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 Table of Contents  
ORIGINAL ARTICLE
Year : 2016  |  Volume : 22  |  Issue : 4  |  Page : 275-279

Effect of noise pollution on hearing in auto-rickshaw drivers: A brainstem auditory-evoked potentials study


1 Department of Physiology, Chandulal Chandrakar Memorial Medical College, Kachandur, Durg, India
2 Department of Biochemistry, Chandulal Chandrakar Memorial Medical College, Kachandur, Durg, India
3 Department of Dentistry, Shri Shankaracharya Institute of Medical Sciences, Bhilai, Chhattisgarh, India
4 Department of Physiology, All India Institute of Medical Sciences, Patna, Bihar, India

Date of Web Publication13-Oct-2016

Correspondence Address:
Bhupendra Marotrao Gathe
Department of Physiology, Chandulal Chandrakar Memorial Medical College, Kachandur, Durg - 490 024, Chhattisgarh
India
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Source of Support: None, Conflict of Interest: None


DOI: 10.4103/0971-7749.192179

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  Abstract 

Context: Auditory brainstem response is the most important tool in differential diagnosis and degree of hearing impairment. Many studies have been carried out to ascertain the effects of noise on human beings but very less on the transportation workers; hence, considering the need of time and use of brainstem auditory-evoked potentials (BAEP), this study was conducted to analyze the effect of noise pollution on auto-rickshaw drivers (ARDs). Aim: The aim of this study was to evaluate I, II, III, IV, and V wave latencies in ARDs and comparing it with control subjects in Central India. Settings and Design: This was a case-control study done on ARDs as participants and compared it with normal healthy individual BAEP pattern. Materials and Methods: We recorded BAEP from fifty healthy control subjects and fifty ARDs from the community of same sex and geographical setup. The absolute latencies were measured and compared. Recording was done using RMS EMG EP MARK II machine manufactured by RMS recorders and Medicare system, Chandigarh. Statistical Analysis Used: All the data related with subjects were filled in Excel sheet and analyzed with the help of EPI 6.0 info software with Student's t-test. Results: There were prolongations of all absolute wave latencies of II, III, IV, and V in the ARDs as compared to control subjects. Conclusions: The prolongation of all absolute latencies of II, III, IV, and V suggests abnormality in brainstem auditory pathway mainly affecting the retrocochlear pathways in group of ARDs (noise exposure >10 years) than other group who had exposed for <10 years and is more significant on the right ear than left.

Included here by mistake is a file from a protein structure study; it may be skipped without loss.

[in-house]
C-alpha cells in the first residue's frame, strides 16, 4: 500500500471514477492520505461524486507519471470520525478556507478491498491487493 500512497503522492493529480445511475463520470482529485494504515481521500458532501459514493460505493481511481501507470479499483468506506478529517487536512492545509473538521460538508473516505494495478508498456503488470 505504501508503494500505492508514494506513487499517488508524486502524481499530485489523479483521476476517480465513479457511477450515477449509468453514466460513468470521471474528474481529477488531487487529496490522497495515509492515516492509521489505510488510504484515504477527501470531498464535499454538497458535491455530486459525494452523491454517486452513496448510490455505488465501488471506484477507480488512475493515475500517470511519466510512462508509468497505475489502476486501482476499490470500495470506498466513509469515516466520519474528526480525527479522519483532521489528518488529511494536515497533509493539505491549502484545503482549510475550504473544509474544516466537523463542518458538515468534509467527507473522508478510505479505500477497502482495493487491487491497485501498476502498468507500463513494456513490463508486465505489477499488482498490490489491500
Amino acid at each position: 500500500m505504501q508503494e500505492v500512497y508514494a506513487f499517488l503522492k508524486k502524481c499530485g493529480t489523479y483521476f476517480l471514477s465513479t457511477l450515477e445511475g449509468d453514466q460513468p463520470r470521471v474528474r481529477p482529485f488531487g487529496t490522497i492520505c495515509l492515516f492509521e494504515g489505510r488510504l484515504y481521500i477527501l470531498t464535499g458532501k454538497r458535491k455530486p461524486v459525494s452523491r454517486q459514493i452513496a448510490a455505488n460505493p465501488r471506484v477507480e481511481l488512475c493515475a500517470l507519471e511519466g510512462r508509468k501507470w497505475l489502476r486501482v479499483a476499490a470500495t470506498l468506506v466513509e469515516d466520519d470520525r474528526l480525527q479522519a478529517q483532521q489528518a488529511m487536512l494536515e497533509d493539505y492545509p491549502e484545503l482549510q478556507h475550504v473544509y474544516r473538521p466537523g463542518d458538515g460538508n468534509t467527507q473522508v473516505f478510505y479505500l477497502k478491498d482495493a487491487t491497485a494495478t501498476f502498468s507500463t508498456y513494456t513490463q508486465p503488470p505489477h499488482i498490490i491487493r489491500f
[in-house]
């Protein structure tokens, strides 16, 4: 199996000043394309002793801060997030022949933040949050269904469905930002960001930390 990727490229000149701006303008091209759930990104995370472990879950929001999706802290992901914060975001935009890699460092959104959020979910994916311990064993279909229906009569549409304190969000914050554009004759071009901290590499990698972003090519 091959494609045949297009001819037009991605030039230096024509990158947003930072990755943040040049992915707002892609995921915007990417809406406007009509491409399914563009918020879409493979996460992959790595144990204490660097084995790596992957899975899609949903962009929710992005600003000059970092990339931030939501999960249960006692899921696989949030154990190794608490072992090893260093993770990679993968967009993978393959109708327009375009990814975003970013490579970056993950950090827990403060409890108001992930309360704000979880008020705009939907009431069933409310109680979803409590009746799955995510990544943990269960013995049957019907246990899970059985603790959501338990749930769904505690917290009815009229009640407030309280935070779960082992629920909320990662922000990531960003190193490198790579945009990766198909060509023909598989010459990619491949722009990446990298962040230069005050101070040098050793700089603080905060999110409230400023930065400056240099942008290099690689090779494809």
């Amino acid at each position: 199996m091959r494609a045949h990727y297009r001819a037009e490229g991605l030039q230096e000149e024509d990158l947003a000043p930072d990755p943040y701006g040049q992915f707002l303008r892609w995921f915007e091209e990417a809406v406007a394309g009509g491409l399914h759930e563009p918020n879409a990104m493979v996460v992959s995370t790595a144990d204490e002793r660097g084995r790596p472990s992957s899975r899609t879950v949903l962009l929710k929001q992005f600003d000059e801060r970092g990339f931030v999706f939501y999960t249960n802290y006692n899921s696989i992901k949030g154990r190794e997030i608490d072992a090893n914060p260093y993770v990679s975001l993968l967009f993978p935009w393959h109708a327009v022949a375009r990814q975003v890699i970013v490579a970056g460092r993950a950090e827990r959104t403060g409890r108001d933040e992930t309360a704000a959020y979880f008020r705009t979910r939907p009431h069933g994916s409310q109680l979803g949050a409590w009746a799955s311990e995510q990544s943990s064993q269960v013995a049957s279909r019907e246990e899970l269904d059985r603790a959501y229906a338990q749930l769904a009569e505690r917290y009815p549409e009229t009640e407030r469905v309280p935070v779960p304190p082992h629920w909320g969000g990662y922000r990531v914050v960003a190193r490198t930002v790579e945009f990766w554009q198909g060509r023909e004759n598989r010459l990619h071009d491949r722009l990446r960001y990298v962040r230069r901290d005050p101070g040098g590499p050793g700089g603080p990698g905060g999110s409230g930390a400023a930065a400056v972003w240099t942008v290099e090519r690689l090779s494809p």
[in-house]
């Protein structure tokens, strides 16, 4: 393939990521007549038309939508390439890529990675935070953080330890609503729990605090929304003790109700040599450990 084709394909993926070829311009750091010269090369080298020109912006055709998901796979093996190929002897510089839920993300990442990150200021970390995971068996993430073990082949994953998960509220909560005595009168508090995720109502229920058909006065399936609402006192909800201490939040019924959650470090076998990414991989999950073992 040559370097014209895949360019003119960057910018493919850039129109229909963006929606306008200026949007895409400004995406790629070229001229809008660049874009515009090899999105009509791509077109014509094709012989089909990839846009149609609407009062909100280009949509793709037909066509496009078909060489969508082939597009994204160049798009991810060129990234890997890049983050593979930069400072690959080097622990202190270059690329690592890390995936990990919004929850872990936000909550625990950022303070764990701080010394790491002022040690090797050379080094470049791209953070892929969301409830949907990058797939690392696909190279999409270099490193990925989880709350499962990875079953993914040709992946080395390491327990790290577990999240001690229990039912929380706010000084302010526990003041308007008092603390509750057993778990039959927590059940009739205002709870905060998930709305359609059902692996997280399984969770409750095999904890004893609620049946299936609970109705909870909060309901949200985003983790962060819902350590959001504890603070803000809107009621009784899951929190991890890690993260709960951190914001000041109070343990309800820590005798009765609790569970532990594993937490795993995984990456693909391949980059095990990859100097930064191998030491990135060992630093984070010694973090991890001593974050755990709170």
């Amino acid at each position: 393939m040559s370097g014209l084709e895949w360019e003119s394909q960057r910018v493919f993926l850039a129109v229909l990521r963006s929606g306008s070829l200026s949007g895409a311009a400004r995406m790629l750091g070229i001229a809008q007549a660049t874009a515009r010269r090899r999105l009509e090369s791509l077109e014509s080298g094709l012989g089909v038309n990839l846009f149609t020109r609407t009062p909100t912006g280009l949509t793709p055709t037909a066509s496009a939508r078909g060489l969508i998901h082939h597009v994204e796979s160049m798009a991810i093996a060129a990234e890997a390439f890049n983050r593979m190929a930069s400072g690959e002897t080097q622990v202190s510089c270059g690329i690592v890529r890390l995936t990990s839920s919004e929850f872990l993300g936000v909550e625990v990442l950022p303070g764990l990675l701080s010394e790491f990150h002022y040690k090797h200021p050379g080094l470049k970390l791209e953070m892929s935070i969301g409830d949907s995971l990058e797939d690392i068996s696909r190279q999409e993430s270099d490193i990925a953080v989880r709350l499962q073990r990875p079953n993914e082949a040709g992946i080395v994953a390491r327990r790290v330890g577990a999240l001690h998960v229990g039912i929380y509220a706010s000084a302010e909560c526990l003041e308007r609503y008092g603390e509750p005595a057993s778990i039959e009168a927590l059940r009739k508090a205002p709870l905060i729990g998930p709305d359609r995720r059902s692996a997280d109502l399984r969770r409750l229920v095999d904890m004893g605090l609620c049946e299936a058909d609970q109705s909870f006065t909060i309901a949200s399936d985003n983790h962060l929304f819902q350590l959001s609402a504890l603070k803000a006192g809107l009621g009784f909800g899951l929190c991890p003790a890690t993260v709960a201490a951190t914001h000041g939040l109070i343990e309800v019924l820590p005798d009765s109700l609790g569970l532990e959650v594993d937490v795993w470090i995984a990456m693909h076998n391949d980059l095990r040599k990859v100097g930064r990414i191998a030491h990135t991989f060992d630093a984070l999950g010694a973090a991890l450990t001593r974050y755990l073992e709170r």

Keywords: Auto-rickshaw driver, Brainstem auditory-evoked potential, Brainstem-evoked response audiometry, Central India, Noise pollution


How to cite this article:
Gathe BM, Gandhe MB, Sahu B, Gosewade N, Saraf CA, Singh R. Effect of noise pollution on hearing in auto-rickshaw drivers: A brainstem auditory-evoked potentials study. Indian J Otol 2016;22:275-9

How to cite this URL:
Gathe BM, Gandhe MB, Sahu B, Gosewade N, Saraf CA, Singh R. Effect of noise pollution on hearing in auto-rickshaw drivers: A brainstem auditory-evoked potentials study. Indian J Otol [serial online] 2016 [cited 2021 May 14];22:275-9. Available from: https://www.indianjotol.org/text.asp?2016/22/4/275/192179


  Introduction Top


Noise is described as an unwanted sound but this is the subjective definition as one man's sound may be another man's noise. Physically, there is no distinction between sound and noise. The sound is a sensory perception and the complex pattern of sound waves labeled as noise, music, speech, etc., Environmental noise is a common cause of hearing loss in industrialized societies. [1] The World Health Organization estimated 360 million people (overall 5.3% of world population) with hearing disability in the world in 2012. [2]